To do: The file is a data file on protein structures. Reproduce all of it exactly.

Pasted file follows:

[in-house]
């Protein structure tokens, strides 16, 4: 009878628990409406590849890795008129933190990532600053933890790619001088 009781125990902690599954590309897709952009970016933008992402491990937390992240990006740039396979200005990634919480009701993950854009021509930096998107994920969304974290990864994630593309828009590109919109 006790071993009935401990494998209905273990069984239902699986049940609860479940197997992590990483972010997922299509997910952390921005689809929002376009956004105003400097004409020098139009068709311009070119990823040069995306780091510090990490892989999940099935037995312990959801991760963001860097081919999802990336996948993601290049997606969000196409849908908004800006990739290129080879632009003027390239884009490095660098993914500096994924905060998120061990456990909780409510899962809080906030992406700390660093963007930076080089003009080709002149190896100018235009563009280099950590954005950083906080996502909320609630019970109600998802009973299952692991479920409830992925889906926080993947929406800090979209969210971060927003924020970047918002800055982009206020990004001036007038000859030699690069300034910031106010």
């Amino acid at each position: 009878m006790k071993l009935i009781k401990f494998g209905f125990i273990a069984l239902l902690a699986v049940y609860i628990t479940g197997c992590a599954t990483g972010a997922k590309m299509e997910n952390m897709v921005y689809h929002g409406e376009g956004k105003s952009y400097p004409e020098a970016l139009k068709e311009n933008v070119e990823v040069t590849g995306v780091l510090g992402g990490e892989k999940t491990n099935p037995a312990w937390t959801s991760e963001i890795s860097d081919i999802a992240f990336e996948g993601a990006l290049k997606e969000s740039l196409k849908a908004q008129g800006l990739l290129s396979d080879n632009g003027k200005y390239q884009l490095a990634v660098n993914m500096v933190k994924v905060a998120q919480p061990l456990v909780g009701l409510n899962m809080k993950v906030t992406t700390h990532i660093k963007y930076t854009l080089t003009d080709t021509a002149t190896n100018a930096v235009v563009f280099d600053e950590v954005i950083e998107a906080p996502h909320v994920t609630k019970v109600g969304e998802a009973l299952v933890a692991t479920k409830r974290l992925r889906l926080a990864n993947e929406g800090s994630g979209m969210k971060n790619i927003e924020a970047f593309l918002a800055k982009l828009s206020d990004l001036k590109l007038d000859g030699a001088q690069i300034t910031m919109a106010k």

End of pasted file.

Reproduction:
[in-house]
């Protein structure tokens, strides 16, 4: 009878628990409406590849890795008129933190990532600053933890790619001088 009781125990902690599954590309897709952009970016933008992402491990937390992240990006740039396979200005990634919480009701993950854009021509930096998107994920969304974290990864994630593309828009590109919109 006790071993009935401990494998209905273990069984239902699986049940609860479940197997992590990483972010997922299509997910952390921005689809929002376009956004105003400097004409020098139009068709311009070119990823040069995306780091510090990490892989999940099935037995312990959801991760963001860097081919999802990336996948993601290049997606969000196409849908908004800006990739290129080879632009003027390239884009490095660098993914500096994924905060998120061990456990909780409510899962809080906030992406700390660093963007930076080089003009080709002149190896100018235009563009280099950590954005950083906080996502909320609630019970109600998802009973299952692991479920409830992925889906926080993947929406800090979209969210971060927003924020970047918002800055982009206020990004001036007038000859030699690069300034910031106010």
């Amino acid at each position: 009878m006790k071993l009935i009781k401990f494998g209905f125990i273990a069984l239902l902690a699986v049940y609860i628990t479940g197997c992590a599954t990483g972010a997922k590309m299509e997910n952390m897709v921005y689809h929002g409406e376009g956004k105003s952009y400097p004409e020098a970016l139009k068709e311009n933008v070119e990823v040069t590849g995306v780091l510090g992402g990490e892989k999940t491990n099935p037995a312990w937390t959801s991760e963001i890795s860097d081919i999802a992240f990336e996948g993601a990006l290049k997606e969000s740039l196409k849908a908004q008129g800006l990739l290129s396979d080879n632009g003027k200005y390239q884009l490095a990634v660098n993914m500096v933190k994924v905060a998120q919480p061990l456990v909780g009701l409510n899962m809080k993950v906030t992406t700390h990532i660093k963007y930076t854009l080089t003009d080709t021509a002149t190896n100018a930096v235009v563009f280099d600053e950590v954005i950083e998107a906080p996502h909320v994920t609630k019970v109600g969304e998802a009973l299952v933890a692991t479920k409830r974290l992925r889906l926080a990864n993947e929406g800090s994630g979209m969210k971060n790619i927003e924020a970047f593309l918002a800055k982009l828009s206020d990004l001036k590109l007038d000859g030699a001088q690069i300034t910031m919109a106010k």